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With recent approval from the FDA for immediate distribution of the Pfizer and Moderna Covid-19 vaccines, questions and concerns are starting to float around the internet. We’ve done the research and are debunking common Covid-19 vaccine myths. Myth #1: The vaccine is...
Flu season is always difficult but this year even more so as we deal with COVID-19 as well. Many people see their doctor in the fall to get their yearly flu vaccine, but what’s the deal with the oft-promised-but-not-yet-available COVID vaccine? Here’s our take on the latest information.
As the weather temperatures drop and the winter approaches we can expect to see an uptick in the number of COVID-19 cases, which may—or may not—affect your holiday plans. The determining factor will be the number of cases in your immediate community. If it’s low, you’re probably okay for a traditional gathering. If cases in your area are high, it’s time to create some new traditions!
If you, like many Americans, have young children who enjoy dressing up in costumes and collecting candy on October 31, this year may present new challenges. The move away from kids running around in groups on Halloween and “trick-or-treating” from house to house began to occur when knowing your neighbors got less normal. Things have changed since you were a kid. The awareness of sugar’s contribution to health problems isn’t the only way. In days past, it was a favorite pastime to sit on your porch and chat with neighbors in the evening after work. Today, many households don’t even use their front doors, entering and exiting the house through the door in their garage.
As this flu season begins (the timing of the flu season varies in different locations), people are confused about what the COVID-19 pandemic will mean and how they will be impacted. That’s understandable as the US hits 200,000 COVID-related deaths and the President and First Lady test positive for COVID. Here’s what we know.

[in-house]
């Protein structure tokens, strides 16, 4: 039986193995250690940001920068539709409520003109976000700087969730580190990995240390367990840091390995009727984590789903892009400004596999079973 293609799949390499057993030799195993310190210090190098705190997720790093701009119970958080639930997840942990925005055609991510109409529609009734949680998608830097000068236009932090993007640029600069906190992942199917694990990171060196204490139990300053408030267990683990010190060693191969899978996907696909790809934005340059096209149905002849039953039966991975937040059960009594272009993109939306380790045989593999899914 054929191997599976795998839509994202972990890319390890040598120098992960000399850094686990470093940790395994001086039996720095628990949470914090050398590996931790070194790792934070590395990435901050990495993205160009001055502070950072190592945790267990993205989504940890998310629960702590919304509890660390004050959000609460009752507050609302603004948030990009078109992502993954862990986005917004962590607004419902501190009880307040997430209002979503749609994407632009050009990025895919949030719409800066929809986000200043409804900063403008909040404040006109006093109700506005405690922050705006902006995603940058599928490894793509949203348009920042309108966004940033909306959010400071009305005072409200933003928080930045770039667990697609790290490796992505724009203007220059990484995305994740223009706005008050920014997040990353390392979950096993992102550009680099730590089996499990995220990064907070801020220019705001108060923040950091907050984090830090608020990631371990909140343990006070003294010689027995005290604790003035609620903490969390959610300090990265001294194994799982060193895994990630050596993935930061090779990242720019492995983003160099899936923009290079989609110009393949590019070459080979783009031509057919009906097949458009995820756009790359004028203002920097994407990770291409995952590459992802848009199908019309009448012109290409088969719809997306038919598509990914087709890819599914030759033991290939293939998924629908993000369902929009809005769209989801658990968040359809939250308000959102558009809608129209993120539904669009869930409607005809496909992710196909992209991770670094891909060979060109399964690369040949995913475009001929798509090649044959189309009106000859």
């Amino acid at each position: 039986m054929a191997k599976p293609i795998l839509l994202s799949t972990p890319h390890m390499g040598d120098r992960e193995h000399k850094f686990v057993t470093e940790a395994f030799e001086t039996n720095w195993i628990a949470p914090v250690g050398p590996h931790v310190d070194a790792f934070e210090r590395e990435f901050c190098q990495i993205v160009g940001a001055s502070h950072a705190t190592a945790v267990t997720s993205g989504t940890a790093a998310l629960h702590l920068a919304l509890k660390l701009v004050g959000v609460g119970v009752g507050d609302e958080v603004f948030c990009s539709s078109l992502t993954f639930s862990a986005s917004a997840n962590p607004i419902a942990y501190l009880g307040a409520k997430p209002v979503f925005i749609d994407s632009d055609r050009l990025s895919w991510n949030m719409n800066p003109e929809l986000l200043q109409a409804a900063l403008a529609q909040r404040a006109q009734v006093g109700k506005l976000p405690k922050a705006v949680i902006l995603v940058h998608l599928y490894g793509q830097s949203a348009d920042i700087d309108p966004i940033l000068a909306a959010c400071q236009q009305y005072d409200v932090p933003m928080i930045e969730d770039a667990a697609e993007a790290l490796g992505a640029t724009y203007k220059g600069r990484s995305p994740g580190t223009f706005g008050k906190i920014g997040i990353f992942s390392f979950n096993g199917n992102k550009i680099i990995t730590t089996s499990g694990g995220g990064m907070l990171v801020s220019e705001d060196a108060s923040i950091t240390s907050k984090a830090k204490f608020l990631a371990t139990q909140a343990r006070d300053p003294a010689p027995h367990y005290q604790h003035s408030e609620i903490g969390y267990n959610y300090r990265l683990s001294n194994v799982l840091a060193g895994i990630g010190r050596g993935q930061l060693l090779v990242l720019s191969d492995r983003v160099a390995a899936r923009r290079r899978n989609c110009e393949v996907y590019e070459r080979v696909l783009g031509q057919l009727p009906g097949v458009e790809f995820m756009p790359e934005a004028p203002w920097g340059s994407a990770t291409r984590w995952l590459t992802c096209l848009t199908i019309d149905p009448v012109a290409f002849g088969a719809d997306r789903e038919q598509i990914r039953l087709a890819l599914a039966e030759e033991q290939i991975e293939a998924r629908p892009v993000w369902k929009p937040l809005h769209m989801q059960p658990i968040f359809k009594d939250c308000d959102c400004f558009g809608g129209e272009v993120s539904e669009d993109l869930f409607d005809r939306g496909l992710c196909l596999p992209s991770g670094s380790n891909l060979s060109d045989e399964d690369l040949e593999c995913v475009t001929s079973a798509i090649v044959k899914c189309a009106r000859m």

Wouldn’t it be fun to have x-ray vision like Superman? Imagine seeing through walls or anything else solid. Well, in the medical field, we are today much like the Man of Steel. Kind of, anyway.
Some parents are concerned—and rightly so, it turns out—about brain injuries to their children who play football. You may be thinking that football has so many positive qualities and the risk is so small that it’s worth it for your kiddo to enjoy being the jock his dad was.
Everybody agrees: masks are uncomfortable and hard to breathe and talk through. So why are we being told to wear them? Do they really help?
As the summer nears its end and local stores stock up on school supplies, what will the 2020-21 school year look like? There are so many questions and confusion about going back to school this year, we decided to go directly to the Texas Education Agency (TEA) and find out the real answers. Here’s what we found out.
An increasing number of doctor visits are caused by what some are calling zoom fatigue or zoom exhaustion. My most recent visit to the doctor showed that this fatigue and stress caused by communicating largely by technology has exacerbated my fibromyalgia symptoms, which in turn increases depression and anxiety. In fact, people all over the world are suffering the effects of not being able to meet face-to-face, the communication method most suited to humans.